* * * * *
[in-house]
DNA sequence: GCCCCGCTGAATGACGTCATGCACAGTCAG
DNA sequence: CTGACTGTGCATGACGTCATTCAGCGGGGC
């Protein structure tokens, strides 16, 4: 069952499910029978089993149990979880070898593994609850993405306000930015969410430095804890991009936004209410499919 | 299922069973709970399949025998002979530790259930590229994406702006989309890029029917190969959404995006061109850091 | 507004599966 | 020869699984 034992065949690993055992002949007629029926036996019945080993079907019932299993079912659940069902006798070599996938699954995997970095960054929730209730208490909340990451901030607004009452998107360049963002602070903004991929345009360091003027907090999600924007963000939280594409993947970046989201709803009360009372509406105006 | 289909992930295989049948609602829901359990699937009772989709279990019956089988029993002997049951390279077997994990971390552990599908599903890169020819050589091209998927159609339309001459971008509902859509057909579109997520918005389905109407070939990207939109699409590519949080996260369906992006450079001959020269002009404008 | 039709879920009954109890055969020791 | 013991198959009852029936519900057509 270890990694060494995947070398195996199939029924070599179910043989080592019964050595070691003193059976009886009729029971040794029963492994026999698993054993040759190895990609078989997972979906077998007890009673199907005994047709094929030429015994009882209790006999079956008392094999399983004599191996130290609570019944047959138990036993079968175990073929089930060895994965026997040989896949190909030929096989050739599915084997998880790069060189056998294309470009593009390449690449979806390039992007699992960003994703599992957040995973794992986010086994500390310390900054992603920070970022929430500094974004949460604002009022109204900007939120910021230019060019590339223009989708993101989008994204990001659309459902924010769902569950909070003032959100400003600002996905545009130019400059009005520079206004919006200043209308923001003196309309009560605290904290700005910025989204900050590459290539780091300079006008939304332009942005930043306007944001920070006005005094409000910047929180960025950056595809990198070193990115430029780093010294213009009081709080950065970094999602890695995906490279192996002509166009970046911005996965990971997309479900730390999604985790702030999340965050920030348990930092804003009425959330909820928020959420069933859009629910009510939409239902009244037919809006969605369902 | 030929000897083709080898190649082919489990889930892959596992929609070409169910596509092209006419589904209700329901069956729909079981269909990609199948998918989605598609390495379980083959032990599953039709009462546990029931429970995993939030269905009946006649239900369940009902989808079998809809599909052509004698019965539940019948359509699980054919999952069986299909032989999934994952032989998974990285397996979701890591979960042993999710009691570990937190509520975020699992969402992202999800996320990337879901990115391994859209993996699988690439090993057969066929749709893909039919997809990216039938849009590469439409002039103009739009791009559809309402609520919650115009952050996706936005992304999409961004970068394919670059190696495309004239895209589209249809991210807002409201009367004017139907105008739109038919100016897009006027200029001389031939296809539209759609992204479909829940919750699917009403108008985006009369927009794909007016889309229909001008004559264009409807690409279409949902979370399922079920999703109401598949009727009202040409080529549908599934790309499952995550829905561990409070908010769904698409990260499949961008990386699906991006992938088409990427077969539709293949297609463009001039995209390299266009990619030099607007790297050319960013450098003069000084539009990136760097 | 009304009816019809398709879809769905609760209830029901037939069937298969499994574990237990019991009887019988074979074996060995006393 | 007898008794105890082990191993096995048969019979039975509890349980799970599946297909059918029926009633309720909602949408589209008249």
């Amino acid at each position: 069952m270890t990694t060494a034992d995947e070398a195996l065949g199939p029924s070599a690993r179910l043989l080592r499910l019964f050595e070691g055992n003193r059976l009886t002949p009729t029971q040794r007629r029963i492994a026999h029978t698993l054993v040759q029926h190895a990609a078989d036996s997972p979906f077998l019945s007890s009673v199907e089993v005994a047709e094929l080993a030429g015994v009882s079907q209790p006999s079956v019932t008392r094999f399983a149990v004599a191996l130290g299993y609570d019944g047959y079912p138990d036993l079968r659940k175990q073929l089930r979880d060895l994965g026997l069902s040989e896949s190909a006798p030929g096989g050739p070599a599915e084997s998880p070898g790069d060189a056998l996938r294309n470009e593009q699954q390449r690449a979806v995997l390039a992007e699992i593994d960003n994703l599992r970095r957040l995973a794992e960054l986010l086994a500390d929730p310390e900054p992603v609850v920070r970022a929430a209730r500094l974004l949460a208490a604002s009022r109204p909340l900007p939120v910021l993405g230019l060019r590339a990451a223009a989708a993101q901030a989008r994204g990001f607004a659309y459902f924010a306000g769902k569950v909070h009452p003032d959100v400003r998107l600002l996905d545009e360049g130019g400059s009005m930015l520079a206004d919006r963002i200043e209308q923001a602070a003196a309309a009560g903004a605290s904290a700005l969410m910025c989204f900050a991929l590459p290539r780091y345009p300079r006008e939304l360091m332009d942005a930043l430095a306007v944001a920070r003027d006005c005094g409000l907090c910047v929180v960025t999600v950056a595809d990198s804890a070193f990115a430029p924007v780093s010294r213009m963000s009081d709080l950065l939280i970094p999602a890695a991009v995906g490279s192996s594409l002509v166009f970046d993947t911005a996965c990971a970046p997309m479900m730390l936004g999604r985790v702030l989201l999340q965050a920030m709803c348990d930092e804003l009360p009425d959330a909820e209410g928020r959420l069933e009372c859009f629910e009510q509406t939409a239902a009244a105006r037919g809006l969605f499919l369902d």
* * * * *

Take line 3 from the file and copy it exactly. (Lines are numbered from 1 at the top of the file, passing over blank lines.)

DNA sequence: CTGACTGTGCATGACGTCATTCAGCGGGGC